Deportation of Roma Students Sparks Impassioned Protests

Student Demonstration in front of the Paris Board of Education Photo:plus.google.com/photos/Jean-ClaudeSaget

Student Demonstration in front of the Paris Board of Education
Photo:plus.google.com/photos/Jean-ClaudeSaget

The streets of Paris were the scene of great disruption on Thursday, October 17, as high school students protested the expulsion of Roma school children, Leonarda (15) and Katchik (19). Both students belonged to families of illegal Roma immigrants, and their deportations were a result of the ongoing effort to dismantle Roma camps in a pan-European crackdown on immigration.

The deportation initiative, started by the center-right party of Nicolas Sarkozy, continues to be enforced by the current Socialist government. Minister of the Interior, Manuel Valls has received the majority of the political backlash from the students’ deportation.  Maintaining a hard line on immigration, Valls has made news for his strong rhetoric urging tightened immigration policy and enforcing the expulsion of the Roma. He believes the ethnic group as a whole has no interest in integrating into French culture.

Prior to what is being called the “Leonarda Affair,” Valls was one of the most well liked French politicians, with approval ratings over 71%, according to the marketing research company, BVA. Incidentally, these uncommonly high numbers may partly be a result of his harsh immigration policy, and it is not clear whether or not his views on immigration will change.

In response to the criticism, much of which originates within his own party, the center-left Parti Socialist (PS), Valls issued a statement saying, “the deportation took place in accordance with the law with respect for people.” To support his claim, Valls issued an investigation on Wednesday into the legality of the deportation.

“If there is any fault, the order of deportation will be canceled, and the family will return,” stated Prime Minister Jean-Marc Ayrault, in an effort to take the heat off of Valls.

Yet, this move was not enough to quell protests led by students close in age to Leonarda and Katchik this past Thursday. Despite initial support of Valls’ policy regarding the Roma, many students were shocked by the nature of Leonarda’s deportation in actuality. Many peers were alarmed how immigrant students could be criminalized in such a public manner.

Leonarda’s initial expulsion took place in the region of Doubs on October 9,as her teacher received a call from authorities ordering their school bus to stop in order to take Leonarda into custody.  The bus was pulled over, and she left with a teacher in front of the eyes of dozens of questioning classmates.

“She was treated as if she had committed a crime, as if she had no dignity, and it was done in the middle of a school trip in front of her class,” stated Kassandra Césaire, a 16 year-old student who attended the march with other students from her high school, Colbert, in Paris.  “I can not even put myself in her shoes,” she continued.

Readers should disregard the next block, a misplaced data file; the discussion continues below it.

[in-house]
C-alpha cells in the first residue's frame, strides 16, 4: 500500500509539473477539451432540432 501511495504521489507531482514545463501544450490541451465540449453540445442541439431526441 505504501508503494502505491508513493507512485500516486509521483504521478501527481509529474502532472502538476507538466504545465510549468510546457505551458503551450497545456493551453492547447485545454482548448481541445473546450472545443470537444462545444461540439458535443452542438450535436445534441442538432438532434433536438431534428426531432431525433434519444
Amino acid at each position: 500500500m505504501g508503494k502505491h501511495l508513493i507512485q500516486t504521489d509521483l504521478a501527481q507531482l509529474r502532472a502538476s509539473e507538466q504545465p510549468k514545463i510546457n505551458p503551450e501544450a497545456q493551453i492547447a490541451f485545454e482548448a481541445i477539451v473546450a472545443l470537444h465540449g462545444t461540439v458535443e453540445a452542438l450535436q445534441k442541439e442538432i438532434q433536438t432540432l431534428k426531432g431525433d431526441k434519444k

The actual proceedings of the schoolgirl’s removal have been thrown into some question, as have the family’s origins. While originally deported back to Kosovo, according to Reuter’s, Kosovo authorities found only the father to have been born in the country, with both his wife and children born in Italy.

When asked if the country of origin altered her perception of the issue, Césaire responded that it did not change her view of the issue.  “If [the family] comes from Europe, what better reason than to welcome them?”

Over a thousand similarly minded students attempted to blockade at least eighteen schools across the city, while hundreds more marched in a gathering called into action by numerous non-profits such as “Réseau Education sans Frontiers” (RESF) – the French Education Without Borders.

Some teachers were supportive of the students’ actions, joining in the march, passing around petitions, and raising awareness by covering the case in social justice classes. Others did their best to quell the protests and return order to the school day.

“We stand against organizations who decide without democratic debate to interrupt the operation of a public service,” voiced Philippe Tournier, Secretary General of SNYPDEN, France’s national educator’s union.

Although such evictions and deportations are legal and fairly commonplace in France, as in a number of European countries, this case has rapidly become high-profile, adding to France’s on-going debate over the resident Roma population.

Update as of October 18: Manuel Valls is shortening his visit to overseas French departments in order to study the recent expulsion and ongoing demonstrations in Paris. He will look over a report tomorrow morning, October 19.

Trackbacks

  1. […] The streets of Paris were the scene of great disruption on Thursday, October 17, as high school students protested the expulsion of Roma school children, Leonarda (15) and Katchik (19). Both students belonged to families of illegal Roma immigrants, and their deportations were a result of the ongoing effort to dismantle Roma camps in a pan-European crackdown on illegal immigration. The deportation initiative, started by the center-right party of Nicolas Sarkozy, continues to be enforced by the current socialist government. Minister of the Interior Manuel Valls has received the majority of the political backlash… […]

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